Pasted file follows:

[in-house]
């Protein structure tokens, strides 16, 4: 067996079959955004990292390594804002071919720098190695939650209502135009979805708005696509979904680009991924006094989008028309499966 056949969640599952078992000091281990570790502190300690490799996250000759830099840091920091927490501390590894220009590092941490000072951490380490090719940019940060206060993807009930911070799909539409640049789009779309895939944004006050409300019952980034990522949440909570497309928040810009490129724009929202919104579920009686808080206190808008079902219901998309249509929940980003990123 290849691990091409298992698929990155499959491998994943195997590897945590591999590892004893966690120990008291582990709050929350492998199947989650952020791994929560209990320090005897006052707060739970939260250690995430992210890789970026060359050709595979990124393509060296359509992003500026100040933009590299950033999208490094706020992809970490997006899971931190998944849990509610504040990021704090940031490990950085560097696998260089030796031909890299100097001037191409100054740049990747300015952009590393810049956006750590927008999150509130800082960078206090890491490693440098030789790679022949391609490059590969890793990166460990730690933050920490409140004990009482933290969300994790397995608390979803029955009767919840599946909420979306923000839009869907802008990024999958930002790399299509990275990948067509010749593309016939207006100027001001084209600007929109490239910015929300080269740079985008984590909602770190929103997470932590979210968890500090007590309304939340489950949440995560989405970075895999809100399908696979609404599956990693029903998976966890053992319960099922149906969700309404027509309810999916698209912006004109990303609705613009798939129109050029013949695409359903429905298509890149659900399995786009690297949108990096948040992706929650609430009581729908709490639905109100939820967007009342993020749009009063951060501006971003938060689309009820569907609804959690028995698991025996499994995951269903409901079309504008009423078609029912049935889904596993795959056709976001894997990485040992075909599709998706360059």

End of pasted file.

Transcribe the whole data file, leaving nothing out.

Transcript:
[in-house]
């Protein structure tokens, strides 16, 4: 067996079959955004990292390594804002071919720098190695939650209502135009979805708005696509979904680009991924006094989008028309499966 056949969640599952078992000091281990570790502190300690490799996250000759830099840091920091927490501390590894220009590092941490000072951490380490090719940019940060206060993807009930911070799909539409640049789009779309895939944004006050409300019952980034990522949440909570497309928040810009490129724009929202919104579920009686808080206190808008079902219901998309249509929940980003990123 290849691990091409298992698929990155499959491998994943195997590897945590591999590892004893966690120990008291582990709050929350492998199947989650952020791994929560209990320090005897006052707060739970939260250690995430992210890789970026060359050709595979990124393509060296359509992003500026100040933009590299950033999208490094706020992809970490997006899971931190998944849990509610504040990021704090940031490990950085560097696998260089030796031909890299100097001037191409100054740049990747300015952009590393810049956006750590927008999150509130800082960078206090890491490693440098030789790679022949391609490059590969890793990166460990730690933050920490409140004990009482933290969300994790397995608390979803029955009767919840599946909420979306923000839009869907802008990024999958930002790399299509990275990948067509010749593309016939207006100027001001084209600007929109490239910015929300080269740079985008984590909602770190929103997470932590979210968890500090007590309304939340489950949440995560989405970075895999809100399908696979609404599956990693029903998976966890053992319960099922149906969700309404027509309810999916698209912006004109990303609705613009798939129109050029013949695409359903429905298509890149659900399995786009690297949108990096948040992706929650609430009581729908709490639905109100939820967007009342993020749009009063951060501006971003938060689309009820569907609804959690028995698991025996499994995951269903409901079309504008009423078609029912049935889904596993795959056709976001894997990485040992075909599709998706360059």